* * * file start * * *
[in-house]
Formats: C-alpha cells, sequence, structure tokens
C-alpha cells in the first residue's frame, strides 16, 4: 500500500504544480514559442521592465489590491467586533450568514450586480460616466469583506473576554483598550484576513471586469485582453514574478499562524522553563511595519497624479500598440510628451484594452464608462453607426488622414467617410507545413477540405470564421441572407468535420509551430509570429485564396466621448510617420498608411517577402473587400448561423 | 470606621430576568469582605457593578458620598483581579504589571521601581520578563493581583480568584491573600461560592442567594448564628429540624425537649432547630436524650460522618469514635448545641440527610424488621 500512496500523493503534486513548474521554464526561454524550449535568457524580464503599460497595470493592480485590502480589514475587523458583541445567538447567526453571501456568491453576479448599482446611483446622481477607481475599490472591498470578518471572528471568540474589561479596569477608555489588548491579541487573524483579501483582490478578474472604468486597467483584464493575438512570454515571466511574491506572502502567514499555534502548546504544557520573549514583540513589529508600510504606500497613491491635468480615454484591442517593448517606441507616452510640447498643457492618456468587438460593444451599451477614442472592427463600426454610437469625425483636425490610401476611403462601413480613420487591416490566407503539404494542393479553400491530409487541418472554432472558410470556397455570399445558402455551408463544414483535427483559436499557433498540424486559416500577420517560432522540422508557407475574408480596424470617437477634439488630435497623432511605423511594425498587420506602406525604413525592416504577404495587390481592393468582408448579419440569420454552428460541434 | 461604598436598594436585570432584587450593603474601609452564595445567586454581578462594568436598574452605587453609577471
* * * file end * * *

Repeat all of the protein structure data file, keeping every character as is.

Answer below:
[in-house]
Formats: C-alpha cells, sequence, structure tokens
C-alpha cells in the first residue's frame, strides 16, 4: 500500500504544480514559442521592465489590491467586533450568514450586480460616466469583506473576554483598550484576513471586469485582453514574478499562524522553563511595519497624479500598440510628451484594452464608462453607426488622414467617410507545413477540405470564421441572407468535420509551430509570429485564396466621448510617420498608411517577402473587400448561423 | 470606621430576568469582605457593578458620598483581579504589571521601581520578563493581583480568584491573600461560592442567594448564628429540624425537649432547630436524650460522618469514635448545641440527610424488621 500512496500523493503534486513548474521554464526561454524550449535568457524580464503599460497595470493592480485590502480589514475587523458583541445567538447567526453571501456568491453576479448599482446611483446622481477607481475599490472591498470578518471572528471568540474589561479596569477608555489588548491579541487573524483579501483582490478578474472604468486597467483584464493575438512570454515571466511574491506572502502567514499555534502548546504544557520573549514583540513589529508600510504606500497613491491635468480615454484591442517593448517606441507616452510640447498643457492618456468587438460593444451599451477614442472592427463600426454610437469625425483636425490610401476611403462601413480613420487591416490566407503539404494542393479553400491530409487541418472554432472558410470556397455570399445558402455551408463544414483535427483559436499557433498540424486559416500577420517560432522540422508557407475574408480596424470617437477634439488630435497623432511605423511594425498587420506602406525604413525592416504577404495587390481592393468582408448579419440569420454552428460541434 | 461604598436598594436585570432584587450593603474601609452564595445567586454581578462594568436598574452605587453609577471